The purpose of copyright law is stated in the U.S. Constitution, Article I, Section 8:

Congress shall have Power…To promote the Progress of Science and useful Arts, by securing for limited Times to Authors and Inventors the exclusive Right to their respective Writings and Discoveries

What this says is that creators are given exclusive rights to promote their works so that they have the incentive to create new works, for the betterment of society as a whole. This right should be granted for a period of time sufficient for the creator to obtain a satisfactory profit, but after that time has passed the work should belong to the public domain (that is, to everyone, free of charge).

Copyright is governed by federal law (Title 17 of the U.S. Code). Copyright covers any work that can be fixed into a tangible form of expression, including books, choreographic works, computer programs, videos, or images. Ideas and facts, in and of themselves, cannot be copyrighted.

What is “Fair Use?”

Special provisions are made in federal copyright law to allowing copying in the classroom

(section 107), and in libraries and archives (section 108). Section 107 states,

In determining whether the use made of a work in any particular case is a fair use the factors to be considered shall include —

  1. the purpose and character of the use, including whether such use is of a commercial nature or is for nonprofit educational purposes;
  2. the nature of the copyrighted work;
  3. the amount and substantiality of the portion used in relation to the copyrighted work as a whole; and
  4. the effect of the use upon the potential market for or value of the copyrighted work.

Legally, fair use is determined case-by case on the basis of a balance of the four factors listed above although precedents set by court cases have, in certain cases, defined these factors more concretely. Note that purpose is only one of the four factors, and the mere fact of non- commercial use does not by itself determine fair use.

How does this affect me?

Faculty, students, and staff of the GTU, and in addition, the GTU as an institution, are each expected to abide by Copyright Law. While this sets limits on copying, at the same time each of us are encouraged to exercise our full rights granted to us by the provision of Fair Use.

Practically speaking this means:

  • Each individual should have a reasonable understanding of copyright law. The resources at the bottom of this page have been selected to help you in this process.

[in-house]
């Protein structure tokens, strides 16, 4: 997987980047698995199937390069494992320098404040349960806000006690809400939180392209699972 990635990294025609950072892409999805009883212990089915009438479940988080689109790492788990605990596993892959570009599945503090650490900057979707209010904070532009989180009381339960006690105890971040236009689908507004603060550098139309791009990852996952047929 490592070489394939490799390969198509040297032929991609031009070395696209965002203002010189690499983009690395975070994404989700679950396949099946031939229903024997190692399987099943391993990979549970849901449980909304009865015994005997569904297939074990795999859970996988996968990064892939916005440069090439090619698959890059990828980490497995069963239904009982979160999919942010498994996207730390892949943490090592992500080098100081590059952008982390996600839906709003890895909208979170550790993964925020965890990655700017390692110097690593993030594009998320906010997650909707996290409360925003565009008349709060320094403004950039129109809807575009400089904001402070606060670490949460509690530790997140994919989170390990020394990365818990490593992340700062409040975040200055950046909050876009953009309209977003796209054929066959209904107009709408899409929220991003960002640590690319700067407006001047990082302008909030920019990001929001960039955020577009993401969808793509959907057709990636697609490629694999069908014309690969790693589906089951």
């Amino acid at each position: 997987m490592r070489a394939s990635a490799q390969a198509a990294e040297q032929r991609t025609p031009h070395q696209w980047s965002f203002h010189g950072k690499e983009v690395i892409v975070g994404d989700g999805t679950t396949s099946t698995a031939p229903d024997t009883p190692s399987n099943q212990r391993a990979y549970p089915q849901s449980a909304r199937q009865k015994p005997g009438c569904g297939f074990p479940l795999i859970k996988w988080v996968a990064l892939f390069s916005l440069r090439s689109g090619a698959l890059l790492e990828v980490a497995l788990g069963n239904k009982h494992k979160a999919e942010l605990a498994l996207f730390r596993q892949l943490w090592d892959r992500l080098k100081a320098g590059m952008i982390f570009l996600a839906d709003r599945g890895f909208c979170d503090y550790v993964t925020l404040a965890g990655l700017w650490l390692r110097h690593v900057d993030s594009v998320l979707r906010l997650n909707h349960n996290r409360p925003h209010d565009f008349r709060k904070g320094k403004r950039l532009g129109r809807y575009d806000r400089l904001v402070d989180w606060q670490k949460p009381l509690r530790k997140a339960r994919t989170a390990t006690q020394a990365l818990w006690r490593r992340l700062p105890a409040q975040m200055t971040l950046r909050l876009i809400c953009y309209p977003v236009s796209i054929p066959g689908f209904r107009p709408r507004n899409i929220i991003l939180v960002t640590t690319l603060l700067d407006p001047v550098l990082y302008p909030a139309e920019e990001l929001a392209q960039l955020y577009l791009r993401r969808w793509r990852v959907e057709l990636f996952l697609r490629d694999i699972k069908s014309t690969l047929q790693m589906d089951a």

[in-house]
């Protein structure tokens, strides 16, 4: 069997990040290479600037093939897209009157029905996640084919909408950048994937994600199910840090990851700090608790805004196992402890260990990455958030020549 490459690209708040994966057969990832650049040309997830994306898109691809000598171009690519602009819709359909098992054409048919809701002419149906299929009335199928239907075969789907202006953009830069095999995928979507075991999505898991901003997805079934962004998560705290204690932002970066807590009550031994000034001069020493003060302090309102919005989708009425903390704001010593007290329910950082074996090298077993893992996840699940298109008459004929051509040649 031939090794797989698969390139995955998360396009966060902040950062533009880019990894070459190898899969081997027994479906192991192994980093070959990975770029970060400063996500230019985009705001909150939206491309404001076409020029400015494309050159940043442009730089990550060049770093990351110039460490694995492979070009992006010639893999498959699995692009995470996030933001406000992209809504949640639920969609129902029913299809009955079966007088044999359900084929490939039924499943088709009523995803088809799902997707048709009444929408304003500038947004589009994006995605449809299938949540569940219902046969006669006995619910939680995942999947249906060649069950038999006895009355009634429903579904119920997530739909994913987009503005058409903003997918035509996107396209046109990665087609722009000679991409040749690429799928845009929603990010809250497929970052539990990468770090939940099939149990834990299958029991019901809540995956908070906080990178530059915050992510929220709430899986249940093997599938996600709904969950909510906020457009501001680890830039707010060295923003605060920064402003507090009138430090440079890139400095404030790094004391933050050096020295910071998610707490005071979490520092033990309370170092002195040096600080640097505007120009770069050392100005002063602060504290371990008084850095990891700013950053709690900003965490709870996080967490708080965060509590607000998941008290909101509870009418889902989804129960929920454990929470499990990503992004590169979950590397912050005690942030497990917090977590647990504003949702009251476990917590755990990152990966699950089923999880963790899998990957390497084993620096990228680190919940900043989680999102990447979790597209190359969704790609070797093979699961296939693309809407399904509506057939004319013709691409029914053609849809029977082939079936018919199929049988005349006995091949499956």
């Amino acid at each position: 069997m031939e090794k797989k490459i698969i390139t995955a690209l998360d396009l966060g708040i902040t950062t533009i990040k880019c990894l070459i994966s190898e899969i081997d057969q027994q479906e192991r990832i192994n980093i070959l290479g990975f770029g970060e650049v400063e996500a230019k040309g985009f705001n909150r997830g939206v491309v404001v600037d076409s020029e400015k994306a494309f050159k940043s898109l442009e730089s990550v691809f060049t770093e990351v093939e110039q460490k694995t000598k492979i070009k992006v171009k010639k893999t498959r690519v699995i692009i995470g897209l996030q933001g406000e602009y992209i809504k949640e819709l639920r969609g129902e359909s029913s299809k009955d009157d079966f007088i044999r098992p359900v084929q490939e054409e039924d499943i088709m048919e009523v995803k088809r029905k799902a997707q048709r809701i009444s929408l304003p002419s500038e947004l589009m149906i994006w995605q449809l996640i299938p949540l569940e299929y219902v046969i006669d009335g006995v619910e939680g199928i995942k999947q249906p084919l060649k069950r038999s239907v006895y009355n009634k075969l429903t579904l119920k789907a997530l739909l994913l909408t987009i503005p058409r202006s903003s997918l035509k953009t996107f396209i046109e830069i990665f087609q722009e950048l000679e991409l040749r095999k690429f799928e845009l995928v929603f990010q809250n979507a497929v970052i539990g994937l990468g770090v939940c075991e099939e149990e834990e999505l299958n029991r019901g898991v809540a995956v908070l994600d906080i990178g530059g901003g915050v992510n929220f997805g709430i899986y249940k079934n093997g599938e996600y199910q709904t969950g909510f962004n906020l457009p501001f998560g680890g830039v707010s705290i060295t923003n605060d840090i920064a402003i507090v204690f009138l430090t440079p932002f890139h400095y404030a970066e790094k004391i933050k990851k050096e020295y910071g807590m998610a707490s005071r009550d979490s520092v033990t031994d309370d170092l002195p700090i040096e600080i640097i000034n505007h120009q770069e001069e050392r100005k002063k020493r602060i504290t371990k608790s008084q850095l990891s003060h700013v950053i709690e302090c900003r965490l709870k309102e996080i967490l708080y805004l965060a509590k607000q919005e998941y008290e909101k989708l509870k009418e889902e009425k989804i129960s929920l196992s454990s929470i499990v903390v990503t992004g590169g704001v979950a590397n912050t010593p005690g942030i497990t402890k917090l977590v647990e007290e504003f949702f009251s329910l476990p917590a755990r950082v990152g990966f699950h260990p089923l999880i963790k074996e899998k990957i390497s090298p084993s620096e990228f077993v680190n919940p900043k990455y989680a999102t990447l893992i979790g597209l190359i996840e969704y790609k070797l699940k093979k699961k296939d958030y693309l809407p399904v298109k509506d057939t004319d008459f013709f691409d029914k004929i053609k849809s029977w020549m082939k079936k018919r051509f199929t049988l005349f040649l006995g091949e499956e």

• Copying for personal use in research, (for example, using the copying machines in the library) of one or two of chapters from a book, or an article from a journal issue would normally be considered fair use, but copying an entire book could be subject to copyright restrictions. Theses and dissertations are just like any other book.
  • Use of an image (whether from a book or a website) by a student for a term paper or presentation would normally be considered fair use, provided the image was only used for that class, and not reproduced for additional use (for example, put up on a website that will persist after the class ends). If you wish to use an image in a website, instead of copying it, consider simply linking to the image on the original website.
  • Using brief quotations (with proper footnoting, of course) is considered fair use, but you should obtain permission to reprint entire works such as poems or images in your thesis or dissertation.
  • Copying of works in the public domain is, of course, permissible, though fees can be charged for access to the original work. For more information on how to determine if a work is in the public domain, see below.
  • Plagiarism and copyright are different issues. It might be permissible under copyright law, for example, to copy a small portion of someone else’s work and use it in your term paper. However, if you failed to cite the real author for hir words/ideas, then this would be an act of plagiarism. Plagiarism is considered a serious violation of academic policy. Because plagiarism is serious, you should always be careful to give credit where credit is due. For more information, see the GTU Library’s handout, Getting Started in Research (available at the library or on the web at

For more information

U.S. Copyright Office See especially the “Copyright Basics” section